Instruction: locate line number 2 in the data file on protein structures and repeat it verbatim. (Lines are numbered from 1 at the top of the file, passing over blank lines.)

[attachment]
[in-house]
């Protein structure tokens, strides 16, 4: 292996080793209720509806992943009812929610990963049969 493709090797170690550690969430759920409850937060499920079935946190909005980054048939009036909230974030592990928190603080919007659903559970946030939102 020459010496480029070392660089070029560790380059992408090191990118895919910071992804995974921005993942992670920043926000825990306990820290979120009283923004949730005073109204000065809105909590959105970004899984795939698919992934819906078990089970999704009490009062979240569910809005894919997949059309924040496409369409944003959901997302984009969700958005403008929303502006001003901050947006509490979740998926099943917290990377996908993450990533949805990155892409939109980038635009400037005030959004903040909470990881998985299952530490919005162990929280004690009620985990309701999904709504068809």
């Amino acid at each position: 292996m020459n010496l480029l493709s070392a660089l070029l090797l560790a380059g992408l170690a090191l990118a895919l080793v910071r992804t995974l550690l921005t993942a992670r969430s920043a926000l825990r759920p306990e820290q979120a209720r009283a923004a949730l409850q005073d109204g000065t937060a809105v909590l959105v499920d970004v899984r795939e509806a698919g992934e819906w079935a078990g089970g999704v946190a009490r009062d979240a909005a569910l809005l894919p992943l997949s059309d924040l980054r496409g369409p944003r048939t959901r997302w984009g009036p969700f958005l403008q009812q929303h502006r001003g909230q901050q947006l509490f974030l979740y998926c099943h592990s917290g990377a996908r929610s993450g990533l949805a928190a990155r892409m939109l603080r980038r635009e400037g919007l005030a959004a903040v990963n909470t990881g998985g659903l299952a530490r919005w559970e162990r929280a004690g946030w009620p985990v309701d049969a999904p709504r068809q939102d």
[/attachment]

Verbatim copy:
């Protein structure tokens, strides 16, 4: 292996080793209720509806992943009812929610990963049969 493709090797170690550690969430759920409850937060499920079935946190909005980054048939009036909230974030592990928190603080919007659903559970946030939102 020459010496480029070392660089070029560790380059992408090191990118895919910071992804995974921005993942992670920043926000825990306990820290979120009283923004949730005073109204000065809105909590959105970004899984795939698919992934819906078990089970999704009490009062979240569910809005894919997949059309924040496409369409944003959901997302984009969700958005403008929303502006001003901050947006509490979740998926099943917290990377996908993450990533949805990155892409939109980038635009400037005030959004903040909470990881998985299952530490919005162990929280004690009620985990309701999904709504068809």